§ EARL FITZWILLIAM
said, he rose to move an Address for a Paper, and to ask the following Question:—Whether a commission can now be withhold from a candidate who, having applied to the Horse Guards for a commission early in 1870, has qualified under the regulations then in force as a university candidate for a commission? Although the Question was of personal character, it was likewise one of public importance, and the reason why he brought it under their Lordships' notice was that in the year 1870 he applied for a nomination for a commission for his son. His Royal 1390 Highness the Commander-in-Chief referred him to Major General Forster, the Military Secretary, for the regulations, and that gallant officer put in his hand a Memorandum, dated the 1st of June, 1867, which laid down that within certain limits of age, young gentlemen who had obtained a nomination and had obtained a University degree would receive their commission. His son obtained the nomination, and, having spent the necessary time and passed the required examinations, obtained his degree at Cambridge. When he presented himself for his commission in 1872, he was informed that, by a Warrant issued in 1871, the conditions were changed, and thus he could not obtain his commission. He complained that such a Warrant should have a retrospective effect. If his son had not proceeded on the faith of the conditions shown to him by Major General Forster when the nomination was obtained, be need not have gone to Cambridge, and might have secured his commission by passing the ordinary examination required of candidates for commissions who had not a university degree.
§ Moved, "That an humble Address be presented to Her Majesty for Copy of the Royal Warrant or Regulations issued before the 1st November, 1871, respecting the appointment of candidates from the Universities for first commissions in the Army."—(The Earl Fitzwilliam.)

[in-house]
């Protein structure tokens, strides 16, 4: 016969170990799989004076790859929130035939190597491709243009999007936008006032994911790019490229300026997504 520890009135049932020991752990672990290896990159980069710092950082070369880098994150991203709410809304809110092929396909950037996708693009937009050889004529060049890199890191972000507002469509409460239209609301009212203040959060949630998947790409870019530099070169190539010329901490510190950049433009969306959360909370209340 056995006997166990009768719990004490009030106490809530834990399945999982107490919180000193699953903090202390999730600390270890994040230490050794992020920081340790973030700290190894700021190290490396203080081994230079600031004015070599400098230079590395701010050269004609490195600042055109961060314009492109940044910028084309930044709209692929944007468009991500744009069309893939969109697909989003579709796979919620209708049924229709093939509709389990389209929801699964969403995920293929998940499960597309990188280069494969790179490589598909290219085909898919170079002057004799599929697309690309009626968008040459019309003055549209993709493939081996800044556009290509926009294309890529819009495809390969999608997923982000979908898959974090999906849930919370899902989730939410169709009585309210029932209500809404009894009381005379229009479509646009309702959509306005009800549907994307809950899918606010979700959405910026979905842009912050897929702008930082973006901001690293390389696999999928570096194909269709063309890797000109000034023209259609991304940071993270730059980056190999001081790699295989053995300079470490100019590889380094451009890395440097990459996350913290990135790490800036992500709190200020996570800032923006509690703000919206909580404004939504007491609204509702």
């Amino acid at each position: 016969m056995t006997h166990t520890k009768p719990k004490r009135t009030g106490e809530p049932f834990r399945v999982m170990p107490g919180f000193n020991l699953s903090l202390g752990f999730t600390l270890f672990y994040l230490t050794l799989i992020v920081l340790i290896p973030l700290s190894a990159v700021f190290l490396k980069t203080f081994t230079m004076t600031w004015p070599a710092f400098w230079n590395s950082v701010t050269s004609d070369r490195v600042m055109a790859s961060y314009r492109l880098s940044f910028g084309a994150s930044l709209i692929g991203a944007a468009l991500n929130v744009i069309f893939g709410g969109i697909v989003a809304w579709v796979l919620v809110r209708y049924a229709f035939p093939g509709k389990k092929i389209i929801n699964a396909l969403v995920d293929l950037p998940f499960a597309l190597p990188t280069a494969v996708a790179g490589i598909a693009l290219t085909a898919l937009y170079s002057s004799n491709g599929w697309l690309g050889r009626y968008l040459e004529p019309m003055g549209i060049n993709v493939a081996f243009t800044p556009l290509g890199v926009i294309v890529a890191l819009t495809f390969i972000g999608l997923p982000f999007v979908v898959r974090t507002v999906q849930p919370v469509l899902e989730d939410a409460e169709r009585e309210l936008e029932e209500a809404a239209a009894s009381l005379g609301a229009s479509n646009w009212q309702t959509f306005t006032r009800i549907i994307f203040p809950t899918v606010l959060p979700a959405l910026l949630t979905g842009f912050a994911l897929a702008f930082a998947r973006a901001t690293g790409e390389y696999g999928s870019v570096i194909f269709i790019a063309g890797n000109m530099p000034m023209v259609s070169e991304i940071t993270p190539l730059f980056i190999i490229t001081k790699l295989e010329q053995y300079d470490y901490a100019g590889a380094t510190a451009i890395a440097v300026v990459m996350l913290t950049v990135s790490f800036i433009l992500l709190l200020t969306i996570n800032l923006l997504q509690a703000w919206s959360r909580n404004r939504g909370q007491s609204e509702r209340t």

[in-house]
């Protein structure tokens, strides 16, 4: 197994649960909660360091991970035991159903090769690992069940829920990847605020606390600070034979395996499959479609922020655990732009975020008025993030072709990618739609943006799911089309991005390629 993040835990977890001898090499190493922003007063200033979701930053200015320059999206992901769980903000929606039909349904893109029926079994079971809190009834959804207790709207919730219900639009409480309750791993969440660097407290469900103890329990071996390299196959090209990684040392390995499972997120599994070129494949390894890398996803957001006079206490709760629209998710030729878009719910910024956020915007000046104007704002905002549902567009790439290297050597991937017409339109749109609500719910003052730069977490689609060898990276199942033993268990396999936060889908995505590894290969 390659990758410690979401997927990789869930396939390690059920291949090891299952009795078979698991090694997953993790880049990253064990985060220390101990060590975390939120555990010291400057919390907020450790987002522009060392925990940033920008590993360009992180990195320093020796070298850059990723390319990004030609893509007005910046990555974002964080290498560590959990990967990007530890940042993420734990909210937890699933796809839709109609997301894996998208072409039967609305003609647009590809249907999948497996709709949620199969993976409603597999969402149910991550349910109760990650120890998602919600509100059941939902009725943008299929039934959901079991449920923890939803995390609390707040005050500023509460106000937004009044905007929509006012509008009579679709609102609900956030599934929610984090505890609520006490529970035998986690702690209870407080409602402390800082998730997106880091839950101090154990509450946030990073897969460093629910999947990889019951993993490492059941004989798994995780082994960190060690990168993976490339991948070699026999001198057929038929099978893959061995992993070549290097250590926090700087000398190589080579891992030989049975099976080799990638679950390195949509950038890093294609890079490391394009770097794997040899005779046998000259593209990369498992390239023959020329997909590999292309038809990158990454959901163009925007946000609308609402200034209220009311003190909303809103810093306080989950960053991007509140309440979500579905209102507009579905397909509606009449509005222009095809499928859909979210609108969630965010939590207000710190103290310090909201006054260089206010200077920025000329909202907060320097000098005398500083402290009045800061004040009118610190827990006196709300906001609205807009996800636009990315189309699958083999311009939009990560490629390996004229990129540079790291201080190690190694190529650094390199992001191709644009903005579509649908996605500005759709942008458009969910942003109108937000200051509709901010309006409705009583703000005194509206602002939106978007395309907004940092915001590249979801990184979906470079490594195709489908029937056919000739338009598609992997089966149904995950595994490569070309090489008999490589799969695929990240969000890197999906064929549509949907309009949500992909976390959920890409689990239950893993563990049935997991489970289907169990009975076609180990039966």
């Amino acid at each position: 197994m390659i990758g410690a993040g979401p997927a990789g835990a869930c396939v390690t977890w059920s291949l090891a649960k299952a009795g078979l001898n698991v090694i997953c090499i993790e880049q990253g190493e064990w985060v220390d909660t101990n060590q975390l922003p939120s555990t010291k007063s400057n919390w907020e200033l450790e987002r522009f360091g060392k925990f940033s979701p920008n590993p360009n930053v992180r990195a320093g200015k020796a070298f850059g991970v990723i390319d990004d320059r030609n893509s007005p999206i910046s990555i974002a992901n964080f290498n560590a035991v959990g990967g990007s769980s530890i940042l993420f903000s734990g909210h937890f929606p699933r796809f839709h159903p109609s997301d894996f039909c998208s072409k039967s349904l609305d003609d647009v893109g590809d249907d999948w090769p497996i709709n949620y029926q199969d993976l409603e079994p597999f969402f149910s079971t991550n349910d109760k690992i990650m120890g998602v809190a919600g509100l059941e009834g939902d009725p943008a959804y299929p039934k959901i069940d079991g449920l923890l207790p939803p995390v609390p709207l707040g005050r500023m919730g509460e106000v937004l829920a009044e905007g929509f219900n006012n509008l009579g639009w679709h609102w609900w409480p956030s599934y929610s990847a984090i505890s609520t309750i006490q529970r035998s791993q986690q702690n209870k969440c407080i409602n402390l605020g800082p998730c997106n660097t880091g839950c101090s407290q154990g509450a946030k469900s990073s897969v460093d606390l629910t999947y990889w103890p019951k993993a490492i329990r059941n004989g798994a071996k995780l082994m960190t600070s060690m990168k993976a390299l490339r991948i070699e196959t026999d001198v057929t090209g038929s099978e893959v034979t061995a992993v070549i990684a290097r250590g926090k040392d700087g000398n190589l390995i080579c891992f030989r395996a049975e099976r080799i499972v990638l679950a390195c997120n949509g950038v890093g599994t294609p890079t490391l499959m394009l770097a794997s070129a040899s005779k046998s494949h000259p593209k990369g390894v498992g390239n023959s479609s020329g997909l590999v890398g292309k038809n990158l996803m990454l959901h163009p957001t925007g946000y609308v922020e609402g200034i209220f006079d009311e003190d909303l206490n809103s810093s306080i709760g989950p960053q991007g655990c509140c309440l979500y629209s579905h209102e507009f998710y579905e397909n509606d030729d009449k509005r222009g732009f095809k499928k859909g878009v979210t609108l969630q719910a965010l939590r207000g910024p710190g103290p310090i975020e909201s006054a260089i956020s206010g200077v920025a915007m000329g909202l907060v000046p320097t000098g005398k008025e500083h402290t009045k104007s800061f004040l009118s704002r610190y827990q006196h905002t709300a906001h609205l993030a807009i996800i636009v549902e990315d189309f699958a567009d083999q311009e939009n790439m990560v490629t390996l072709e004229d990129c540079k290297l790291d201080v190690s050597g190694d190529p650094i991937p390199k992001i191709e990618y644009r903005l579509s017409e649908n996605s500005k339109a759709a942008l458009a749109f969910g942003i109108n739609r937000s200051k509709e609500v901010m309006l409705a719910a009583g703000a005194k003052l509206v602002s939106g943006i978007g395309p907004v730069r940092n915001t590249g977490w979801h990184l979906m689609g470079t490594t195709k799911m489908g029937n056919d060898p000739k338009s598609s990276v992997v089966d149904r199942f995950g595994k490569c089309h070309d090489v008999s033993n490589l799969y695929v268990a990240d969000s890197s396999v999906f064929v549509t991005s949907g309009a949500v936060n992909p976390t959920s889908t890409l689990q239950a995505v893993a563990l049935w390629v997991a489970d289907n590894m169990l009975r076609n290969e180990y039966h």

THE EARL OF LONGFORD
said, he was glad the noble Earl had brought the matter forward, because much vexation and disappointment had been caused to candidates for commissions and their friends by the want of a timely notice of the change made by the Warrant of 1871 and of other similar Warrants. When changes of that kind were made it should be done in such a manner that the public could not be retrospectively affected by them. He would admit that in making them, there was no desire on the part of the Department to inflict injustice on anyone; but he had heard complaints from several friends in the country of the serious loss and injustice which had been done by unexpected changes in the conditions for examinations, and for appointments to commissions, and he suggested that in future the regulations should be made with such notice as to be intelligible to all persons. The young gentleman in this case had followed the instructions given to him by the autho- 1391 rities, had qualified himself for a commission exactly as he was told to qualify himself, and then he was informed after a considerable time that the regulations had been altered. There could not be many persons affected by the particular change now under notice, and he thought that in this case the whole loss should not fall upon one individual, but be shared by the public Department which had issued the new regulations. The Department might do the gracious act of conferring a commission upon a gentleman who might fairly suppose that he had earned it.
THE EARL OF PEMBROKE
said, he did not for a moment wish to deny that the candidate whoso case had been brought under the notice of their Lordships had suffered some disadvantage; but, on the other hand, he could not admit that a nomination gave the candidate for the Army a vested interest in the conditions of admission existing at the time he obtained the nomination. Every case of this kind must be decided on grounds of expediency and common sense. Major General Forster showed the noble Earl the regulations existing at the time; but he did not say that by the time the noble Earl's son was qualified, he would come in under those regulations. He would come in under the regulations in force at the time he presented himself, and applying to candidates in his position. In 1871, the Warrant was issued which limited the list of the Field Marshal Commanding-in-Chief and limited the candidates. That Warrant was published in The Times.